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Today's Stichomancy for Sophia Loren

The first excerpt represents the past or something you must release, and is drawn from Lady Chatterley's Lover by D. H. Lawrence:

most novels, especially popular ones, are humiliating too. The public responds now only to an appeal to its vices.

Nevertheless, one got a new vision of Tevershall village from Mrs Bolton's talk. A terrible, seething welter of ugly life it seemed: not at all the flat drabness it looked from outside. Clifford of course knew by sight most of the people mentioned, Connie knew only one or two. But it sounded really more like a Central African jungle than an English village.

'I suppose you heard as Miss Allsopp was married last week! Would you ever! Miss Allsopp, old James' daughter, the boot-and-shoe Allsopp. You know they built a house up at Pye Croft. The old man died last year


Lady Chatterley's Lover
The second excerpt represents the present or the deciding factor of the moment, and is drawn from The Case of the Golden Bullet by Grace Isabel Colbron and Augusta Groner:

exclaimed as if horrified. And Muller answered calmly: "I doubt if you will have the opportunity, sir."

"Muller! Did you, again - "

"Yes, I did! I have again warned an unfortunate. It's my nature, I can't seem to help it. But you will find the Councillor in his house. He promised me that."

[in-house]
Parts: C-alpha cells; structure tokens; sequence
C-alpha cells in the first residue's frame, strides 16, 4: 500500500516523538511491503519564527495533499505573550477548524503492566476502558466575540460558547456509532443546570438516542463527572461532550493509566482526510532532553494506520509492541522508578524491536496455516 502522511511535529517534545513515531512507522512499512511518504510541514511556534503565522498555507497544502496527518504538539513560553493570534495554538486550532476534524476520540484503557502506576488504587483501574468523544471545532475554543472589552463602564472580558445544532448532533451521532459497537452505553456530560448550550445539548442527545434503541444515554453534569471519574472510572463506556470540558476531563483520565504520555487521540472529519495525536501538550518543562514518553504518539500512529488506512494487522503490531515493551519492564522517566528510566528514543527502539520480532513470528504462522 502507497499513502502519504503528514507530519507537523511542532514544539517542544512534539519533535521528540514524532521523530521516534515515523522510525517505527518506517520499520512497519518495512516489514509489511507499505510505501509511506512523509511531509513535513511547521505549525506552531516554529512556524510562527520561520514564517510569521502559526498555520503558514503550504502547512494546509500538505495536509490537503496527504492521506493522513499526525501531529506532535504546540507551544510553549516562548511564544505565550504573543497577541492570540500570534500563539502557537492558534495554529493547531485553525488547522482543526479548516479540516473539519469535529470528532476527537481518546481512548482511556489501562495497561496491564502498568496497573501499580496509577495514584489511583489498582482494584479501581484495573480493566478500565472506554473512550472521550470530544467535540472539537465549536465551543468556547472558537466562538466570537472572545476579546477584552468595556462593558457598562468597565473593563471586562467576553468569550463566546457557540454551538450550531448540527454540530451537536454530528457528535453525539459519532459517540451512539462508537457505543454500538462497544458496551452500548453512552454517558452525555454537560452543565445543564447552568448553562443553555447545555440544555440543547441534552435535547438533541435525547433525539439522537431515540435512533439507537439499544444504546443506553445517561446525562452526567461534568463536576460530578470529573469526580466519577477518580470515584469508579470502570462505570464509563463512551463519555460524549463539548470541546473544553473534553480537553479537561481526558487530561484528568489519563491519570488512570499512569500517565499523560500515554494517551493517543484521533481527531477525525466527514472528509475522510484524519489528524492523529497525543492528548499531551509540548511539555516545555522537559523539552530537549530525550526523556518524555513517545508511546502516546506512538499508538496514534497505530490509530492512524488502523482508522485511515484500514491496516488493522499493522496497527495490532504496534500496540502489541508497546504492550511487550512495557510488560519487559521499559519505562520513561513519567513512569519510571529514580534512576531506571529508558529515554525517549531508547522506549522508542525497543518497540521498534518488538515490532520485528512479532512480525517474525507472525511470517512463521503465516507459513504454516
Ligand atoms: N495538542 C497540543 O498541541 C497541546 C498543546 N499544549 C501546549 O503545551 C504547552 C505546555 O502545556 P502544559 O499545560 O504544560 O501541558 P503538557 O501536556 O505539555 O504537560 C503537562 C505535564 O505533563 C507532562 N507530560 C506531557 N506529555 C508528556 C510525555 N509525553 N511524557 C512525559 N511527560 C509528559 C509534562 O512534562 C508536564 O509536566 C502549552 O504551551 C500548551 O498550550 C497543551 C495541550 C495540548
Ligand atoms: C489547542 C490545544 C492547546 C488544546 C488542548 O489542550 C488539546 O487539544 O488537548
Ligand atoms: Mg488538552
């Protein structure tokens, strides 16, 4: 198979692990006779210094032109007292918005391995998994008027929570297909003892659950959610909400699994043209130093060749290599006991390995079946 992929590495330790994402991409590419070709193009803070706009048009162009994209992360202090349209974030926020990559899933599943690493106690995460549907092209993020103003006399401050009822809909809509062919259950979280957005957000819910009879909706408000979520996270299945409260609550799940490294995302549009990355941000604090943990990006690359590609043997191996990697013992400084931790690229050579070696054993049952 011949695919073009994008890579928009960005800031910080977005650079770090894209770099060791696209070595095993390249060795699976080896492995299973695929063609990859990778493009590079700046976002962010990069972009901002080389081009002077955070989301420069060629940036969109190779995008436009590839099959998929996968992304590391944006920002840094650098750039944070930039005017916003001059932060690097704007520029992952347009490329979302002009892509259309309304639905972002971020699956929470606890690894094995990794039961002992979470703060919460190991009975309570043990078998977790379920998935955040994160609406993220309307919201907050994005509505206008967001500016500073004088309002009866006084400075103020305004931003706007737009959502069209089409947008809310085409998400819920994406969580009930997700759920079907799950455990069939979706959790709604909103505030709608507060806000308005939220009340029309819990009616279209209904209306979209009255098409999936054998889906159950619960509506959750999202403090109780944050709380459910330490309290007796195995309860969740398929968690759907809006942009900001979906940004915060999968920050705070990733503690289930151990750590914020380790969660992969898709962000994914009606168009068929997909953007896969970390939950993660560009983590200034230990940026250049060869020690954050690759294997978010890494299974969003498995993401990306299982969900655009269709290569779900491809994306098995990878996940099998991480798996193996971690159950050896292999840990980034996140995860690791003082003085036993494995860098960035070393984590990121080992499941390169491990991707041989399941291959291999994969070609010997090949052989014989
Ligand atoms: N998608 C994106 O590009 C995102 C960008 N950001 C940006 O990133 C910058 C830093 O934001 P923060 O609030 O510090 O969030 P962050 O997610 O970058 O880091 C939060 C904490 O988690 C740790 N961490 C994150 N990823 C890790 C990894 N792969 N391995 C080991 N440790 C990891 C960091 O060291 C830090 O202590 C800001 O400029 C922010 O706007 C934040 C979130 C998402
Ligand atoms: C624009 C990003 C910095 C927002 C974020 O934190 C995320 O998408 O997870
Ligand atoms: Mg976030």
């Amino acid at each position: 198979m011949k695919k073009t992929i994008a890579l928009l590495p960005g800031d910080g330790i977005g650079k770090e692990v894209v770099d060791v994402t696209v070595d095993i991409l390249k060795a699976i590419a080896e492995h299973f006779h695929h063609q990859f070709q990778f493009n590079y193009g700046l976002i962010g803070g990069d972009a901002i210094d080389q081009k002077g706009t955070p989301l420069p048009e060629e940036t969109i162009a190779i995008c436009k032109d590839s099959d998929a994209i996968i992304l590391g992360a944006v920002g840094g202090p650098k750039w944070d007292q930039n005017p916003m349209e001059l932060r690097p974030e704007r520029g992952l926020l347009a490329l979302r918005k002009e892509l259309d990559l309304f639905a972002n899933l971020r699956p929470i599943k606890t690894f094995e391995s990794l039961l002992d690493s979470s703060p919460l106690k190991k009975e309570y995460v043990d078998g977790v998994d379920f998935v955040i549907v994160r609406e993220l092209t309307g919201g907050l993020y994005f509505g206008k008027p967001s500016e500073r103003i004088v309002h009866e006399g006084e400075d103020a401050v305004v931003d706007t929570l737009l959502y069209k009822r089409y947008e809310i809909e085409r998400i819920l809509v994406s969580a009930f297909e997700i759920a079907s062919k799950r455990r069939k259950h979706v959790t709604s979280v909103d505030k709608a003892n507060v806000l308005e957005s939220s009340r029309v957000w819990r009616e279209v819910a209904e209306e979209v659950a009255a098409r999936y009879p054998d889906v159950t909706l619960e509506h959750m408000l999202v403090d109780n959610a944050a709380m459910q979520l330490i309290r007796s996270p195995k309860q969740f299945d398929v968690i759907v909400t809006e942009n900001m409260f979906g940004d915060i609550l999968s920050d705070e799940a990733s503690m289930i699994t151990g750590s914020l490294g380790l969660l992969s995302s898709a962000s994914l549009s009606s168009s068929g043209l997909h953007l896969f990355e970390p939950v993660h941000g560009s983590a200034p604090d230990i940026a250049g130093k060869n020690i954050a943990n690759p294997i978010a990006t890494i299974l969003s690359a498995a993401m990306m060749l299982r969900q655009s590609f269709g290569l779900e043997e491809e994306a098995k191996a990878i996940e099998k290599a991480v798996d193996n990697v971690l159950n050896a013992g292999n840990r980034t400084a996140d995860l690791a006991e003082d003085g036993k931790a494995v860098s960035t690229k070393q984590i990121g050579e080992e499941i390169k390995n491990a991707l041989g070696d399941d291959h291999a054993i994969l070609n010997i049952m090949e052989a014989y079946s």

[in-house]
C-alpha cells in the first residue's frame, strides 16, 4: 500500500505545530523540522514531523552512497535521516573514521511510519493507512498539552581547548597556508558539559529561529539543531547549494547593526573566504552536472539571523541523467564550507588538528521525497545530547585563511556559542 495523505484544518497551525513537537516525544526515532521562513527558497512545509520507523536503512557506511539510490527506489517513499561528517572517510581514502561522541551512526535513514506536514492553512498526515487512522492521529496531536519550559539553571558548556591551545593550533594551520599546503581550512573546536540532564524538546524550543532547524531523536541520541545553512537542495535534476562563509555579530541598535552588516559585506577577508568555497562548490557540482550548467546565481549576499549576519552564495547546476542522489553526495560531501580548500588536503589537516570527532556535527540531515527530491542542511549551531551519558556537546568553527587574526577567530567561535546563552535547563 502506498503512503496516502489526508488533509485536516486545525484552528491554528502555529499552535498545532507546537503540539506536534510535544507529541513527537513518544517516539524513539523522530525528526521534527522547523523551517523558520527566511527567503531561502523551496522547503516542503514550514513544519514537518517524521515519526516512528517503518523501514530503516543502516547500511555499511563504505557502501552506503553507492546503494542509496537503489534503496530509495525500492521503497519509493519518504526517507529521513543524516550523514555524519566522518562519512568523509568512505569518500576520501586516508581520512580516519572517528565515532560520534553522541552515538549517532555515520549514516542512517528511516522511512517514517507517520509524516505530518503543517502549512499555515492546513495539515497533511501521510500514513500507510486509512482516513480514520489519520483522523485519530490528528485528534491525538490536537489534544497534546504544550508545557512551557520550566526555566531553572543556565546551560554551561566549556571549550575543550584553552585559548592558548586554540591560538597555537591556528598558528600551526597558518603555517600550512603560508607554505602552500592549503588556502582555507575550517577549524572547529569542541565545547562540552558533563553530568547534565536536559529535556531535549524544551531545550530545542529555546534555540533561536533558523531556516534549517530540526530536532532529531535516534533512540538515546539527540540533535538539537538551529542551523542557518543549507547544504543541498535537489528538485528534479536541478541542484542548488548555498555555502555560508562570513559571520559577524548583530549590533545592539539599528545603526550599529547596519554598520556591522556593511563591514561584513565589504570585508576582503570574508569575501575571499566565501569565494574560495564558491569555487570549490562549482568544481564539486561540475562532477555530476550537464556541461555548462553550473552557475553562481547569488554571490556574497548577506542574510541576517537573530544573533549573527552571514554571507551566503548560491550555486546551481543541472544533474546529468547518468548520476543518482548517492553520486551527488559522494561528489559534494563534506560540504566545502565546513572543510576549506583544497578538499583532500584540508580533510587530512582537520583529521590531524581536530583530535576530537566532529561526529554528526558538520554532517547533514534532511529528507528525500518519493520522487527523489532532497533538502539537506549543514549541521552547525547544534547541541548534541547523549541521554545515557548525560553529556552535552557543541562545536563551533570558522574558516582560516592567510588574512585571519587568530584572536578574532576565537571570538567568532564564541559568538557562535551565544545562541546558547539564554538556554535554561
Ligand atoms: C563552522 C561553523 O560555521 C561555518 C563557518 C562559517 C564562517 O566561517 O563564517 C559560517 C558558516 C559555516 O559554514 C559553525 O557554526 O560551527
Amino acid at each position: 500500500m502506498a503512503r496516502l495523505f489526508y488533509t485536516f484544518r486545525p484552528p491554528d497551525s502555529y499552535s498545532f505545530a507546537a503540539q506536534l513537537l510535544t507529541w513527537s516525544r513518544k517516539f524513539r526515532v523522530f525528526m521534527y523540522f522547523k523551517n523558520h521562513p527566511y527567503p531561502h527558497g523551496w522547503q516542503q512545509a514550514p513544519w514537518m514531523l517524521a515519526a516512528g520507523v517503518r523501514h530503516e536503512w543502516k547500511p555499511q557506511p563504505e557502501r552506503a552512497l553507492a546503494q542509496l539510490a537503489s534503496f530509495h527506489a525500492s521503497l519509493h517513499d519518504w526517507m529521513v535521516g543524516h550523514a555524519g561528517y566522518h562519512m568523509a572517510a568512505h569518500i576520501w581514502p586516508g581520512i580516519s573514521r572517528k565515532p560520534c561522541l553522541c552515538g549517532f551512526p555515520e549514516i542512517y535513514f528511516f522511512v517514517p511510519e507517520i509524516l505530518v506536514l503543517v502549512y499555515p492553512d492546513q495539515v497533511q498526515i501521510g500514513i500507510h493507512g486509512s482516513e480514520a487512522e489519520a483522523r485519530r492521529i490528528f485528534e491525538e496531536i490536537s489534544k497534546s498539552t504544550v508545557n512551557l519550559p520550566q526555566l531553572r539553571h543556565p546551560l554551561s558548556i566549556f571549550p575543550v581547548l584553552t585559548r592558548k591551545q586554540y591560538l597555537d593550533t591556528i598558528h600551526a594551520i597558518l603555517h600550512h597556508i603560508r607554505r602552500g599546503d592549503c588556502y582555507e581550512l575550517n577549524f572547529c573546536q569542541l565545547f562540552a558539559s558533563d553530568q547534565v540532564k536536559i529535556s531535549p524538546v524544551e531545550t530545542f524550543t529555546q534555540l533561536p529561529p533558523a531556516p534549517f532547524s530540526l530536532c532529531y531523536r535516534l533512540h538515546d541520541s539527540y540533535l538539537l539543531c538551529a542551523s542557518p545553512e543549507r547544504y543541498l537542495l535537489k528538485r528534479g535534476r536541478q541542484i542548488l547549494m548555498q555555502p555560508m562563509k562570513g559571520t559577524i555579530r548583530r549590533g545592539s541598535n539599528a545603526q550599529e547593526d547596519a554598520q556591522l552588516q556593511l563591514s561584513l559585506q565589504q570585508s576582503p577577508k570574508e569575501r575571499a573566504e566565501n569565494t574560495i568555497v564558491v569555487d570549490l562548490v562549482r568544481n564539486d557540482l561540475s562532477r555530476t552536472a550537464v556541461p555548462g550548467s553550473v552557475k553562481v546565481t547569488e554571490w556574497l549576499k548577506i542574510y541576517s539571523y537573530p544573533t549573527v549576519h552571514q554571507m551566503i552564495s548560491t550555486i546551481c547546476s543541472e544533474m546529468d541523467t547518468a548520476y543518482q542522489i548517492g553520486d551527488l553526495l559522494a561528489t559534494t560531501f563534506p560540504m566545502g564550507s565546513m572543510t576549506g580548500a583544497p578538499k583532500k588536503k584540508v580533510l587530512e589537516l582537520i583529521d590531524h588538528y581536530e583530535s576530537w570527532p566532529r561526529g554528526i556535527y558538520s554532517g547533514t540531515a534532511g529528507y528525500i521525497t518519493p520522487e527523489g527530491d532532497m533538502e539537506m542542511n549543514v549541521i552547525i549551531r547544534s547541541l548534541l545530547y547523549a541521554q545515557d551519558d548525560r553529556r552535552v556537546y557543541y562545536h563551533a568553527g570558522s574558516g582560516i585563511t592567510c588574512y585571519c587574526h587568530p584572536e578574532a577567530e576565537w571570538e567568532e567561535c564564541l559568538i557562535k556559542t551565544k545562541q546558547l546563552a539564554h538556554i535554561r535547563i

"And you believe it?"

"That man will keep his promise," said Muller quietly.

Councillor Kniepp did keep his promise. When the police arrived at the hunting castle shortly after midnight, they found the terrified servants standing by the body of their master.

The third excerpt represents the future or something you must embrace, and is drawn from American Notes by Rudyard Kipling:

clever, they can talk--yea, it is said that they think. Certainly they have an appearance of so doing which is delightfully deceptive.

They are original, and regard you between the brows with unabashed eyes as a sister might look at her brother. They are instructed, too, in the folly and vanity of the male mind, for they have associated with "the boys" from babyhood, and can discerningly minister to both vices or pleasantly snub the possessor. They possess, moreover, a life among themselves, independent of any masculine associations. They have societies and clubs and unlimited tea-fights where all the guests are